The three patent applications, all titled "Centrifugal blower with asymmetric blade spacing" and numbered sequentially by the U.S. Patent and Trademark Office (1, 2, 3) cover separate fan designs that feature asymmetrically aligned fan blades, two with 31 blades and one with 61 blades.
Apple first introduced its asymmetric fan design in June with the 15-inch MacBook Pro with Retina display and a subsequent teardown revealed that the laptop uses a 31-blade unit.
Typical fans incorporate a prime number of blades that are spaced at angles equidistant to each other, an industry standard aimed at reducing unwanted sound. At issue is the blade pass frequency (BPF) which produces harmonics from the pressure wave formed at the tip of each blade. The most noticeable source of noise is the pole pass frequency (PPF) tone, or the "vibration and resulting pressure waves created by the poles in the motor of the fan."
Source: Graph of sound pressure levels in a traditional fan versus on with asymmetric fan blades.
Apple's design calls for variably-angled blades that controls the spectral distribution of tones created by the fan. First-hand tests have found the new design to not necessarily quiet fan noise as much as create a less grating sound.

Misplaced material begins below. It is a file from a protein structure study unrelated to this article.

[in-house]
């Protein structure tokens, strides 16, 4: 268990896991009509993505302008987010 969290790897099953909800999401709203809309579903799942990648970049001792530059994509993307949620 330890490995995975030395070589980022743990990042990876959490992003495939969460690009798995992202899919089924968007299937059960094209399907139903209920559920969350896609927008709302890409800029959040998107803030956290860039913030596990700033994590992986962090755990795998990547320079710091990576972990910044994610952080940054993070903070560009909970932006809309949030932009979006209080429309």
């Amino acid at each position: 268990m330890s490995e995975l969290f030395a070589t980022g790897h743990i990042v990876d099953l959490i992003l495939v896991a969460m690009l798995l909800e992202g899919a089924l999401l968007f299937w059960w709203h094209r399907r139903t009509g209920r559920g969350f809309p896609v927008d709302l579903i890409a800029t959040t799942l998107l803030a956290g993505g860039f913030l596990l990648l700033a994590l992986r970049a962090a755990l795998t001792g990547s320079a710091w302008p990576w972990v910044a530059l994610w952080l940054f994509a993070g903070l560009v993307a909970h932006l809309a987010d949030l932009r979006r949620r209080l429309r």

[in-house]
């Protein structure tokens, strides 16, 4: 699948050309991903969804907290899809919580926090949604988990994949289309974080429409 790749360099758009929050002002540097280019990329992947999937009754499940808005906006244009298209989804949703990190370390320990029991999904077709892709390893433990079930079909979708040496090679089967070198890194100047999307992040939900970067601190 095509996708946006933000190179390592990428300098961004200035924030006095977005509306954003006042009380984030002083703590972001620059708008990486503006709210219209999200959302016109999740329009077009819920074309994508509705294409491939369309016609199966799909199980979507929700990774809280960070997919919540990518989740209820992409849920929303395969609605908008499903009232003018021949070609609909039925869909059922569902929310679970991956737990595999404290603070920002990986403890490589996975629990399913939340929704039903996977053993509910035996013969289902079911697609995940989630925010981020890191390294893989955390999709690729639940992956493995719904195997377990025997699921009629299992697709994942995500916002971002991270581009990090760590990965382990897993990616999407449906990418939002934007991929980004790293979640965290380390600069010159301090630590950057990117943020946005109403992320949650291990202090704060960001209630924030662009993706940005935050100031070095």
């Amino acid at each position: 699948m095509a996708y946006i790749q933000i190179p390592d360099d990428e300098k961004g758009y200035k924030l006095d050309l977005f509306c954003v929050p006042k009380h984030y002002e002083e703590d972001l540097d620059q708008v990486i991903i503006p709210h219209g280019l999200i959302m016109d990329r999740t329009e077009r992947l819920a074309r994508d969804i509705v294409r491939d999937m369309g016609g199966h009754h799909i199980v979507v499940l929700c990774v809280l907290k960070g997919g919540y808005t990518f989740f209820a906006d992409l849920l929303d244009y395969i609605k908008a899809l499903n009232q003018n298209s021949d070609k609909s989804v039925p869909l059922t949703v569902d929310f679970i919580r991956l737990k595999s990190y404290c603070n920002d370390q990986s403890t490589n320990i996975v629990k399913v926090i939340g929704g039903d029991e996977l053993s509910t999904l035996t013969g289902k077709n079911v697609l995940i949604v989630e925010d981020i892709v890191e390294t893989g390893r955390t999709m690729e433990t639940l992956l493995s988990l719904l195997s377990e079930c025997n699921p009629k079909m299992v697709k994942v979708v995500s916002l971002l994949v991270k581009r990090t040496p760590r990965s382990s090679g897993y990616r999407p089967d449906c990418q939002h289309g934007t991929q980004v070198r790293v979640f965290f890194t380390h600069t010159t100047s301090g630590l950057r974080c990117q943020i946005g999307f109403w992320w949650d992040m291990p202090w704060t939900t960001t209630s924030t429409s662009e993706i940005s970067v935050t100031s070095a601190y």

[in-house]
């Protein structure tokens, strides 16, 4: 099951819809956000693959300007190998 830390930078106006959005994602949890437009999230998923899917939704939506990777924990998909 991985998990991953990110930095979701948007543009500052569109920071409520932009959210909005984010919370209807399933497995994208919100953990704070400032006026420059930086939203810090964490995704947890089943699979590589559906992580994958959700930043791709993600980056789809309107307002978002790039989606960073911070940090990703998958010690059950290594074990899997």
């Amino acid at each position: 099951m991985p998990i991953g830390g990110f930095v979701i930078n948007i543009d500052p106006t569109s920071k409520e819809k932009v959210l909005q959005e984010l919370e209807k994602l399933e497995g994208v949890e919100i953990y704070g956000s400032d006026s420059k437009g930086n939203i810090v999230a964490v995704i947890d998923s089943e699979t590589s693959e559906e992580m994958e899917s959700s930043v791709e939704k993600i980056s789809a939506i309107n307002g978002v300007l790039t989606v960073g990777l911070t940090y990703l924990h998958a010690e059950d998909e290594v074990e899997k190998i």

From the patent:
Dispersing the energy of a tone over a number of discrete frequencies can make the tone seem less noisy to the listener by reducing the perception on the tonal BPF [blade pass frequency]. Spacing fan blades unevenly, while maintaining impeller balance, is one method of controlling pure-tone effects.
According to the invention, the rearrangemnt of the fan blade angles cancels some of the noise usually heard in conventional portable computers but allows for the unit to still be balanced as the center of mass is located at the shaft of the impeller. The modified design also allows for the fan system to be smaller, thus permitting a thinner laptop as seen with the Retina MacBook Pros.